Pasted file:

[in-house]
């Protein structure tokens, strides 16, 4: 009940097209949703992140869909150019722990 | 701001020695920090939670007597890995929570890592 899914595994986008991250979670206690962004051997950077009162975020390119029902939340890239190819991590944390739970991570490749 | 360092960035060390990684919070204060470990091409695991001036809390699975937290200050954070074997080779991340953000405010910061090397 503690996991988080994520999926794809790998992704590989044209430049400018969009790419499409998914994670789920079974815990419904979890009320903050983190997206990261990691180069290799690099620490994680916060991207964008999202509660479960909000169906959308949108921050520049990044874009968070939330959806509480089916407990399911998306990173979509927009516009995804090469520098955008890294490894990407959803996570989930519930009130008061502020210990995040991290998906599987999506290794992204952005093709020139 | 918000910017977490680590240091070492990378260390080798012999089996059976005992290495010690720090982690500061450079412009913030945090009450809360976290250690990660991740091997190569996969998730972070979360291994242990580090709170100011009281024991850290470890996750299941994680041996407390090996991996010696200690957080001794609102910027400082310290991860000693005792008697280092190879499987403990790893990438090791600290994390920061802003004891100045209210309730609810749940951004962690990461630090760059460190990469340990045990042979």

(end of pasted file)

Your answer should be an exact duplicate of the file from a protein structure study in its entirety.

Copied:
[in-house]
């Protein structure tokens, strides 16, 4: 009940097209949703992140869909150019722990 | 701001020695920090939670007597890995929570890592 899914595994986008991250979670206690962004051997950077009162975020390119029902939340890239190819991590944390739970991570490749 | 360092960035060390990684919070204060470990091409695991001036809390699975937290200050954070074997080779991340953000405010910061090397 503690996991988080994520999926794809790998992704590989044209430049400018969009790419499409998914994670789920079974815990419904979890009320903050983190997206990261990691180069290799690099620490994680916060991207964008999202509660479960909000169906959308949108921050520049990044874009968070939330959806509480089916407990399911998306990173979509927009516009995804090469520098955008890294490894990407959803996570989930519930009130008061502020210990995040991290998906599987999506290794992204952005093709020139 | 918000910017977490680590240091070492990378260390080798012999089996059976005992290495010690720090982690500061450079412009913030945090009450809360976290250690990660991740091997190569996969998730972070979360291994242990580090709170100011009281024991850290470890996750299941994680041996407390090996991996010696200690957080001794609102910027400082310290991860000693005792008697280092190879499987403990790893990438090791600290994390920061802003004891100045209210309730609810749940951004962690990461630090760059460190990469340990045990042979």